Parenting is hard. Writing well about parenting is even harder. Americans have transformed what was once a natural function, guided by age-old conventions and instincts, into an elaborate, minutely analyzed project beset by conflicting recommendations and expectations. A steady stream of works on childrearing, family life, and parent-child relations pours from our presses—tomes of ethnography, psychology, and sociology with scholarly pretensions, memoirs fond and gruesome, and volumes filled with advice from the homely to the expert. We can’t seem to get enough. Yet what do all these tracts amount to? As a parent myself, an aficionado of such works, and with an academic interest in how children become contributing citizens, my answer is: not much, and little of use to the average American parent.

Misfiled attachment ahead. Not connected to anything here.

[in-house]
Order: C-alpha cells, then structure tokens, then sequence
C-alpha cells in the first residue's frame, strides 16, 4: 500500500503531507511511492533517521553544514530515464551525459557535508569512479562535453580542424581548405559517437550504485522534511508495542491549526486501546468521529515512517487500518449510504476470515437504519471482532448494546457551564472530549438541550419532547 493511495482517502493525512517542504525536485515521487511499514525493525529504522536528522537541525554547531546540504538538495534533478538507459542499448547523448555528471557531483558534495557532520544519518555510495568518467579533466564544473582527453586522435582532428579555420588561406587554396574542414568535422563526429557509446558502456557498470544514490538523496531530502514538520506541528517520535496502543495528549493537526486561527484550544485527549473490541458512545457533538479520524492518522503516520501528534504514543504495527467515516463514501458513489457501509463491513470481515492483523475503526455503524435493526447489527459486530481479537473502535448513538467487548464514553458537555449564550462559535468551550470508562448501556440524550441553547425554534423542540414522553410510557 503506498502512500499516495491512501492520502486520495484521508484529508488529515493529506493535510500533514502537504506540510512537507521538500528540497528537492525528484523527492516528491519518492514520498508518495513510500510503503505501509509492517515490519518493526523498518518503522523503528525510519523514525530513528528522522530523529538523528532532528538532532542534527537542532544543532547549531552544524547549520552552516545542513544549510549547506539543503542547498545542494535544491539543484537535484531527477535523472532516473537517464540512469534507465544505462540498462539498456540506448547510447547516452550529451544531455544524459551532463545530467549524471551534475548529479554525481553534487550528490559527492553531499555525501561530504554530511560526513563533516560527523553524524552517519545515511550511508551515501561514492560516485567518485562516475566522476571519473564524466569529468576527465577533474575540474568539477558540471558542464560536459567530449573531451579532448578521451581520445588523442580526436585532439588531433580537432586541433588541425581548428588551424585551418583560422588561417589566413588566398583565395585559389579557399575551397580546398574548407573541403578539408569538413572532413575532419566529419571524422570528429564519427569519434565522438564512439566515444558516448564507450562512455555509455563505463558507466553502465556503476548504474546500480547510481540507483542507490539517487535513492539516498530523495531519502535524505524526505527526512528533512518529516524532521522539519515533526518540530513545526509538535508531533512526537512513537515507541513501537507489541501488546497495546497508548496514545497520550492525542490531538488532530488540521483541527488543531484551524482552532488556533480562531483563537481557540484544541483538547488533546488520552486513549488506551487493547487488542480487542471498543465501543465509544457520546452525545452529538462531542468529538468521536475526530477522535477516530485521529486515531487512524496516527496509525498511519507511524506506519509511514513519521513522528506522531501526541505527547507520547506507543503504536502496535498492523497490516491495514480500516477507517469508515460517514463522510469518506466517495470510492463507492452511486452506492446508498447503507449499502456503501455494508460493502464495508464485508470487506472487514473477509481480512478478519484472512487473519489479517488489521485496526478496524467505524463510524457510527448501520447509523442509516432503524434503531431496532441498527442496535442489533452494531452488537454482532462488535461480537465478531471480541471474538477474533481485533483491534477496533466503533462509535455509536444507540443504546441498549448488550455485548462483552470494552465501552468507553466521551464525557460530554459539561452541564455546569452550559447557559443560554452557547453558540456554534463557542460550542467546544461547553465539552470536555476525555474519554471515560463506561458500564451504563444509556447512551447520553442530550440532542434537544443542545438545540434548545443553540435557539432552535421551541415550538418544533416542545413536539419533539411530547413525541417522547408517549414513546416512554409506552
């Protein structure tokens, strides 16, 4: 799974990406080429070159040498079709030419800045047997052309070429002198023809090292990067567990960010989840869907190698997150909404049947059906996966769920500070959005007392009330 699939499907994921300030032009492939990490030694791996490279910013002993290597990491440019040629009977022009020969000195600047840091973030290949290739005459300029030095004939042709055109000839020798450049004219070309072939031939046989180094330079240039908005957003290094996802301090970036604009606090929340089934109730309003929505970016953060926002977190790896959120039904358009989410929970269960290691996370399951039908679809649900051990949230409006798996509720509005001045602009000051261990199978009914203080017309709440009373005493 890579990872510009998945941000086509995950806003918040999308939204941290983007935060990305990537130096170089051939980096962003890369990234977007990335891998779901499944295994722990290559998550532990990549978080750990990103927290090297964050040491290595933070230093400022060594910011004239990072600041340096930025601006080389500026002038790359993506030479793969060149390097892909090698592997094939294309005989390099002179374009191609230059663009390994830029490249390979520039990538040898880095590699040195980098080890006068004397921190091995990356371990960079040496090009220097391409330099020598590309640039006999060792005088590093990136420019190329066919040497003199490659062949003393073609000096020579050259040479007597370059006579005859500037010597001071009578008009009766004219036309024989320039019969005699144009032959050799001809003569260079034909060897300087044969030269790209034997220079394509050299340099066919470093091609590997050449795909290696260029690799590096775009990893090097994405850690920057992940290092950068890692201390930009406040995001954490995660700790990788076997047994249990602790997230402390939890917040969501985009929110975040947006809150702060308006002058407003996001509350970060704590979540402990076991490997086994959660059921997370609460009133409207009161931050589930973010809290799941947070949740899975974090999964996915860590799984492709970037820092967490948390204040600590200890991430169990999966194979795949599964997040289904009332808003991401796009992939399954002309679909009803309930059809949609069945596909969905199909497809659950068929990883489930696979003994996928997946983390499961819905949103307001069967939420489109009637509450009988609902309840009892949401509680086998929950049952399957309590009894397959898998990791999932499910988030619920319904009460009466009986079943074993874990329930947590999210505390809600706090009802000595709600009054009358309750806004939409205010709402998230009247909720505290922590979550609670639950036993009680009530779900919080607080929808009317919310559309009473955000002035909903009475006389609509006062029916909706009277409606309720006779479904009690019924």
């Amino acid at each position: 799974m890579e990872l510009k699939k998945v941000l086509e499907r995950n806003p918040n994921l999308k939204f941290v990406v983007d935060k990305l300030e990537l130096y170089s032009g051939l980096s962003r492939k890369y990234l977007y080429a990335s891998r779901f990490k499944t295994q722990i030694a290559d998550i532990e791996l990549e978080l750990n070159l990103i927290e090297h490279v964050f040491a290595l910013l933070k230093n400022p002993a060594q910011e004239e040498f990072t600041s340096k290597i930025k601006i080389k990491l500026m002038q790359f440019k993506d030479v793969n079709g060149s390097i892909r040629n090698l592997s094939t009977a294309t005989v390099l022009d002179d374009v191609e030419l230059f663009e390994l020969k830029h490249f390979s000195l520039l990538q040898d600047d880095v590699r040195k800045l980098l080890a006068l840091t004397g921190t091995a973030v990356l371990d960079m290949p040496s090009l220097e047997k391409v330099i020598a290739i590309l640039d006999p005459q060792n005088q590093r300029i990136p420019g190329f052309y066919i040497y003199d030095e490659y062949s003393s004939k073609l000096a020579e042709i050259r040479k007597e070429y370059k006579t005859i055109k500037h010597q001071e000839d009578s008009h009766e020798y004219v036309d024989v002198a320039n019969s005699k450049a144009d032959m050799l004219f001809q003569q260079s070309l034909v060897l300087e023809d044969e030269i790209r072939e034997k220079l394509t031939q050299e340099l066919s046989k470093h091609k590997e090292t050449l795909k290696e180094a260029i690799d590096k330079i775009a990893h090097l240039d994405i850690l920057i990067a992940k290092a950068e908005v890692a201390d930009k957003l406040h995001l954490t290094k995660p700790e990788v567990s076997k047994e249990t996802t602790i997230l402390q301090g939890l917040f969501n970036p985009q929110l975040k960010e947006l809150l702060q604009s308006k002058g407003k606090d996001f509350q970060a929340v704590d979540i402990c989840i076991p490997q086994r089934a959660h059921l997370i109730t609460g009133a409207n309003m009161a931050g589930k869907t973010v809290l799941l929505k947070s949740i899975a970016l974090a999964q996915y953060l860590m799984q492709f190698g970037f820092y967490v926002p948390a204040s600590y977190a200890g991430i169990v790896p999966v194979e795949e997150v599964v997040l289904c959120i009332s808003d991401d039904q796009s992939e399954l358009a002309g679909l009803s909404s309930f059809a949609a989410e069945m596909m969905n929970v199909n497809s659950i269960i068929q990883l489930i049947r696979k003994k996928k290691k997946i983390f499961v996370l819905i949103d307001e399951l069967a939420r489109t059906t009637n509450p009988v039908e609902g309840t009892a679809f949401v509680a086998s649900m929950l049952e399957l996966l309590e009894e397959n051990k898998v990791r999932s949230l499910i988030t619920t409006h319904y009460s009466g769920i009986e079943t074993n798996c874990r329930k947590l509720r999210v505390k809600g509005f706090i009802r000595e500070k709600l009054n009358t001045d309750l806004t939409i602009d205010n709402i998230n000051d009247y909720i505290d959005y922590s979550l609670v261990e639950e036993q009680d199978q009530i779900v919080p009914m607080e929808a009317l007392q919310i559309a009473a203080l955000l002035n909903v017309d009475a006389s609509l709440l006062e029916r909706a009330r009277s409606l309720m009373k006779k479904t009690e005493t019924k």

This doesn’t stop bookstores from being well-stocked with parenting guides. Through this welter of advice there has emerged a rough “goldilocks” consensus, at least among the educated class: don’t be too “permissive” or “authoritarian,” but embrace the happy medium of “authoritative”—that delicate balance of stability and consistency, reasonable limits and patient explanation, that keeps children centered while nurturing their “authentic selves.” The grounds for this advice are dubious and obscure, and some of society’s most successful

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